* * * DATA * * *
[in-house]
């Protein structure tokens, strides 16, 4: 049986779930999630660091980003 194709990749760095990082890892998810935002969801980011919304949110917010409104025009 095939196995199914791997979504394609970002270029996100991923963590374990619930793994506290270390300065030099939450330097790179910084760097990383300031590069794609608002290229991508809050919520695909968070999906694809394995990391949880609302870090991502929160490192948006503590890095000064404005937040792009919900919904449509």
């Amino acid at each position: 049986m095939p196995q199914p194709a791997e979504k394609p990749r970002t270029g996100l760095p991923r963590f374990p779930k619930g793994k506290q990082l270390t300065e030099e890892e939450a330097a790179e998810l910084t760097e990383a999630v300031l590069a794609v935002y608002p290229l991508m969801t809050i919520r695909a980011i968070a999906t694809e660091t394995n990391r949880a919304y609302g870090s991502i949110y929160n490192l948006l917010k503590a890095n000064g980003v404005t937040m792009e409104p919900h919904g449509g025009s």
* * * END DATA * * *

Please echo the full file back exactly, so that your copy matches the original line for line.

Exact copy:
[in-house]
């Protein structure tokens, strides 16, 4: 049986779930999630660091980003 194709990749760095990082890892998810935002969801980011919304949110917010409104025009 095939196995199914791997979504394609970002270029996100991923963590374990619930793994506290270390300065030099939450330097790179910084760097990383300031590069794609608002290229991508809050919520695909968070999906694809394995990391949880609302870090991502929160490192948006503590890095000064404005937040792009919900919904449509």
């Amino acid at each position: 049986m095939p196995q199914p194709a791997e979504k394609p990749r970002t270029g996100l760095p991923r963590f374990p779930k619930g793994k506290q990082l270390t300065e030099e890892e939450a330097a790179e998810l910084t760097e990383a999630v300031l590069a794609v935002y608002p290229l991508m969801t809050i919520r695909a980011i968070a999906t694809e660091t394995n990391r949880a919304y609302g870090s991502i949110y929160n490192l948006l917010k503590a890095n000064g980003v404005t937040m792009e409104p919900h919904g449509g025009s």